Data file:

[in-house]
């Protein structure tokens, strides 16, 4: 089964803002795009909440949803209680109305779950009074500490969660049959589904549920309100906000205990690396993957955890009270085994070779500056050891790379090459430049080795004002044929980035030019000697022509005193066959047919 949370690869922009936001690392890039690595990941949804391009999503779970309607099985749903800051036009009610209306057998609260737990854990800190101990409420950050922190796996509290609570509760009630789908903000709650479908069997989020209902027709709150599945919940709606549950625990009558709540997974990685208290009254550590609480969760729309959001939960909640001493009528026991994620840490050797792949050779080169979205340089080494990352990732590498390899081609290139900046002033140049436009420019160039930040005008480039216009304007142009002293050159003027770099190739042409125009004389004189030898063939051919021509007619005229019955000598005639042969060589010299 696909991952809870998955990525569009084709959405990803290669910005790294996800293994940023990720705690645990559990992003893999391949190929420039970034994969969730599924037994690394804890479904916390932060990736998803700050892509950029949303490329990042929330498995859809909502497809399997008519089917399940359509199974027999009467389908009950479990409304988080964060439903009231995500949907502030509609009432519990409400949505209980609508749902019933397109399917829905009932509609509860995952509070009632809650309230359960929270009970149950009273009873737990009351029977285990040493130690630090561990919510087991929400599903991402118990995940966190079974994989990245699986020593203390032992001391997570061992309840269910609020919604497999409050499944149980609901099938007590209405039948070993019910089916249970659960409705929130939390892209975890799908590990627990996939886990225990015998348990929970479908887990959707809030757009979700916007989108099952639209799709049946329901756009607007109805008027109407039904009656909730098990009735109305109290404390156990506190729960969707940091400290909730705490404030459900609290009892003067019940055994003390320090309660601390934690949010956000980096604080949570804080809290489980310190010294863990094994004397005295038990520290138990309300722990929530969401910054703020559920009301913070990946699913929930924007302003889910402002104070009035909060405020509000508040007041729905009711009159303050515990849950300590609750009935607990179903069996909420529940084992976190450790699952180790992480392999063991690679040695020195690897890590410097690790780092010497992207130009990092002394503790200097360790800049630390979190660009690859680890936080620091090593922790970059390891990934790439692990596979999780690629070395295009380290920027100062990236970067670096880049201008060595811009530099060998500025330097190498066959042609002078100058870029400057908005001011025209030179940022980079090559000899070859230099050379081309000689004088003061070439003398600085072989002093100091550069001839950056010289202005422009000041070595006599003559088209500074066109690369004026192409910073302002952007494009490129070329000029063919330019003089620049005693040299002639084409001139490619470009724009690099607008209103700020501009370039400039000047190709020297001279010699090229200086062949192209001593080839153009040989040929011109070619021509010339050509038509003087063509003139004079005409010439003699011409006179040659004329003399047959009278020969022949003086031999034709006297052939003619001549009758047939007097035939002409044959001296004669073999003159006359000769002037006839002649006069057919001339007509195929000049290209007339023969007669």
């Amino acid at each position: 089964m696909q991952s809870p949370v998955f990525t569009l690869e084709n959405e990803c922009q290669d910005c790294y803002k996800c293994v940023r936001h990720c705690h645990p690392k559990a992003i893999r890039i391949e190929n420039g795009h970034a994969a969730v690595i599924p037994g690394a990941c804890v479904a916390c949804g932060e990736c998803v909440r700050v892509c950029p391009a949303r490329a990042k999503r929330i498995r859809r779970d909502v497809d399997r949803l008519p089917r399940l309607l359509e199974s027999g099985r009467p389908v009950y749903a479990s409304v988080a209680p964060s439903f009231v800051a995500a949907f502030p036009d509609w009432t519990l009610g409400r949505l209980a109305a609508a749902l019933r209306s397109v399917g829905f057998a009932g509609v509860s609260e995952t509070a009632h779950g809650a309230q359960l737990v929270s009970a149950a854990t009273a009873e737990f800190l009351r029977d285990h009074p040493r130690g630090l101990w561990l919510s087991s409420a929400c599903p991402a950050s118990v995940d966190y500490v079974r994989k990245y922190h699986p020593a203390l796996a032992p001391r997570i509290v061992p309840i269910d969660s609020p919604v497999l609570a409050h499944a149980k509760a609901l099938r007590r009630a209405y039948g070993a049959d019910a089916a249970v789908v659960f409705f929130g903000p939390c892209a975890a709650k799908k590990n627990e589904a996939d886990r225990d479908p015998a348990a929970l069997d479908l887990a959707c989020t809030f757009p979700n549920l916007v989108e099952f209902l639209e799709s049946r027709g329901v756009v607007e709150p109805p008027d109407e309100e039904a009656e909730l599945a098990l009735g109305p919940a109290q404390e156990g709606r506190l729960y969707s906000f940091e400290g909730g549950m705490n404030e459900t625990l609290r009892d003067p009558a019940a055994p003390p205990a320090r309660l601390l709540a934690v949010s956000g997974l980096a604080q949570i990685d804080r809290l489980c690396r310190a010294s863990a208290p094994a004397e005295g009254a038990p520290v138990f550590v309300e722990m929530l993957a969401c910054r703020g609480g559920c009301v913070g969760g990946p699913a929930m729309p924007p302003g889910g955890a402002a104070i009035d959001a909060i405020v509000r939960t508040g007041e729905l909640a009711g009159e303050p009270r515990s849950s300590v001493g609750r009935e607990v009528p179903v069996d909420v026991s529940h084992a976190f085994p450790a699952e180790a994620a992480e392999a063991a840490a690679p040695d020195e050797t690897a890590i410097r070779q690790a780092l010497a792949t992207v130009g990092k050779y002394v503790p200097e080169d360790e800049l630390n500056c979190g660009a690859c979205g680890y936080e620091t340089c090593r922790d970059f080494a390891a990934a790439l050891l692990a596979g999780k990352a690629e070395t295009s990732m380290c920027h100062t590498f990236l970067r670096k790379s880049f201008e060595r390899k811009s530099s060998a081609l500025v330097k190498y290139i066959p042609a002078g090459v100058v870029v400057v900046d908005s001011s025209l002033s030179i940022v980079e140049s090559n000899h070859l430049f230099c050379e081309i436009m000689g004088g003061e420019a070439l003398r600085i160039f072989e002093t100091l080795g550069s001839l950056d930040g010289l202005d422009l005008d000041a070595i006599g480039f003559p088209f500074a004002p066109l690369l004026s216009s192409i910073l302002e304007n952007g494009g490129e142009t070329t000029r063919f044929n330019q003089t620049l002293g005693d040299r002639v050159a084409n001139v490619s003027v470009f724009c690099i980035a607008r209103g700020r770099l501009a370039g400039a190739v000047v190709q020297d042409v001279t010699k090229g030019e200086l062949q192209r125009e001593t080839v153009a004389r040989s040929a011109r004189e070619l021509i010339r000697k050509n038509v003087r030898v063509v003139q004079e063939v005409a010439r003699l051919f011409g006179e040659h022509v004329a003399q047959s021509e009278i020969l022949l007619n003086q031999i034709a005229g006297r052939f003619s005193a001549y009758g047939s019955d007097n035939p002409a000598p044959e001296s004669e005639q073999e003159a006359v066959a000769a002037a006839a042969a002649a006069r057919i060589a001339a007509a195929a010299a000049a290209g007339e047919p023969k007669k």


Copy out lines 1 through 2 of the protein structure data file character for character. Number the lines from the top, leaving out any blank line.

[in-house]
């Protein structure tokens, strides 16, 4: 089964803002795009909440949803209680109305779950009074500490969660049959589904549920309100906000205990690396993957955890009270085994070779500056050891790379090459430049080795004002044929980035030019000697022509005193066959047919 949370690869922009936001690392890039690595990941949804391009999503779970309607099985749903800051036009009610209306057998609260737990854990800190101990409420950050922190796996509290609570509760009630789908903000709650479908069997989020209902027709709150599945919940709606549950625990009558709540997974990685208290009254550590609480969760729309959001939960909640001493009528026991994620840490050797792949050779080169979205340089080494990352990732590498390899081609290139900046002033140049436009420019160039930040005008480039216009304007142009002293050159003027770099190739042409125009004389004189030898063939051919021509007619005229019955000598005639042969060589010299 696909991952809870998955990525569009084709959405990803290669910005790294996800293994940023990720705690645990559990992003893999391949190929420039970034994969969730599924037994690394804890479904916390932060990736998803700050892509950029949303490329990042929330498995859809909502497809399997008519089917399940359509199974027999009467389908009950479990409304988080964060439903009231995500949907502030509609009432519990409400949505209980609508749902019933397109399917829905009932509609509860995952509070009632809650309230359960929270009970149950009273009873737990009351029977285990040493130690630090561990919510087991929400599903991402118990995940966190079974994989990245699986020593203390032992001391997570061992309840269910609020919604497999409050499944149980609901099938007590209405039948070993019910089916249970659960409705929130939390892209975890799908590990627990996939886990225990015998348990929970479908887990959707809030757009979700916007989108099952639209799709049946329901756009607007109805008027109407039904009656909730098990009735109305109290404390156990506190729960969707940091400290909730705490404030459900609290009892003067019940055994003390320090309660601390934690949010956000980096604080949570804080809290489980310190010294863990094994004397005295038990520290138990309300722990929530969401910054703020559920009301913070990946699913929930924007302003889910402002104070009035909060405020509000508040007041729905009711009159303050515990849950300590609750009935607990179903069996909420529940084992976190450790699952180790992480392999063991690679040695020195690897890590410097690790780092010497992207130009990092002394503790200097360790800049630390979190660009690859680890936080620091090593922790970059390891990934790439692990596979999780690629070395295009380290920027100062990236970067670096880049201008060595811009530099060998500025330097190498066959042609002078100058870029400057908005001011025209030179940022980079090559000899070859230099050379081309000689004088003061070439003398600085072989002093100091550069001839950056010289202005422009000041070595006599003559088209500074066109690369004026192409910073302002952007494009490129070329000029063919330019003089620049005693040299002639084409001139490619470009724009690099607008209103700020501009370039400039000047190709020297001279010699090229200086062949192209001593080839153009040989040929011109070619021509010339050509038509003087063509003139004079005409010439003699011409006179040659004329003399047959009278020969022949003086031999034709006297052939003619001549009758047939007097035939002409044959001296004669073999003159006359000769002037006839002649006069057919001339007509195929000049290209007339023969007669």